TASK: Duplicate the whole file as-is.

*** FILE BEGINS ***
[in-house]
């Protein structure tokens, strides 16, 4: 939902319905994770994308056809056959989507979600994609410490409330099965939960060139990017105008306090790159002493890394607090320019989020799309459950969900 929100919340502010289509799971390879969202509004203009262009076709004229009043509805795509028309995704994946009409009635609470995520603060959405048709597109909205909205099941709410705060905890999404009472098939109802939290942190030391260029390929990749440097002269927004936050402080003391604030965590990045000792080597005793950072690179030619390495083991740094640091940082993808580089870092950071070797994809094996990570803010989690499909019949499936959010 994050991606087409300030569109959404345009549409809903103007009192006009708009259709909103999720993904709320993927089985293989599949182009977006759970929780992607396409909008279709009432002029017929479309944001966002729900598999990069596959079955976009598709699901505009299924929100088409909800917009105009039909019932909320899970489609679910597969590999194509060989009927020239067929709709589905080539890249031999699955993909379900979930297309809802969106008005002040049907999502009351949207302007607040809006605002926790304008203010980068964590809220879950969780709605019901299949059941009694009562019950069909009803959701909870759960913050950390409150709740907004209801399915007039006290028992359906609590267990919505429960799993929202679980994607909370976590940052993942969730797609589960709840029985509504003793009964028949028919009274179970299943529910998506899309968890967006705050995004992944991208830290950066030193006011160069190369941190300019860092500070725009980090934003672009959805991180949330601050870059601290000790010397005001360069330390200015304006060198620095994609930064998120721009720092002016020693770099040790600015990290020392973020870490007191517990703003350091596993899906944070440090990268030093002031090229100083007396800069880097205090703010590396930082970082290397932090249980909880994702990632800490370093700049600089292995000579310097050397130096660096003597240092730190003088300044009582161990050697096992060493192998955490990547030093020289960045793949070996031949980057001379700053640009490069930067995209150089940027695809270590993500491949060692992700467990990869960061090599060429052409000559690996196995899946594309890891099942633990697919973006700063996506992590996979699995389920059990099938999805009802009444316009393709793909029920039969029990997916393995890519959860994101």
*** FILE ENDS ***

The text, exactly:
[in-house]
């Protein structure tokens, strides 16, 4: 939902319905994770994308056809056959989507979600994609410490409330099965939960060139990017105008306090790159002493890394607090320019989020799309459950969900 929100919340502010289509799971390879969202509004203009262009076709004229009043509805795509028309995704994946009409009635609470995520603060959405048709597109909205909205099941709410705060905890999404009472098939109802939290942190030391260029390929990749440097002269927004936050402080003391604030965590990045000792080597005793950072690179030619390495083991740094640091940082993808580089870092950071070797994809094996990570803010989690499909019949499936959010 994050991606087409300030569109959404345009549409809903103007009192006009708009259709909103999720993904709320993927089985293989599949182009977006759970929780992607396409909008279709009432002029017929479309944001966002729900598999990069596959079955976009598709699901505009299924929100088409909800917009105009039909019932909320899970489609679910597969590999194509060989009927020239067929709709589905080539890249031999699955993909379900979930297309809802969106008005002040049907999502009351949207302007607040809006605002926790304008203010980068964590809220879950969780709605019901299949059941009694009562019950069909009803959701909870759960913050950390409150709740907004209801399915007039006290028992359906609590267990919505429960799993929202679980994607909370976590940052993942969730797609589960709840029985509504003793009964028949028919009274179970299943529910998506899309968890967006705050995004992944991208830290950066030193006011160069190369941190300019860092500070725009980090934003672009959805991180949330601050870059601290000790010397005001360069330390200015304006060198620095994609930064998120721009720092002016020693770099040790600015990290020392973020870490007191517990703003350091596993899906944070440090990268030093002031090229100083007396800069880097205090703010590396930082970082290397932090249980909880994702990632800490370093700049600089292995000579310097050397130096660096003597240092730190003088300044009582161990050697096992060493192998955490990547030093020289960045793949070996031949980057001379700053640009490069930067995209150089940027695809270590993500491949060692992700467990990869960061090599060429052409000559690996196995899946594309890891099942633990697919973006700063996506992590996979699995389920059990099938999805009802009444316009393709793909029920039969029990997916393995890519959860994101």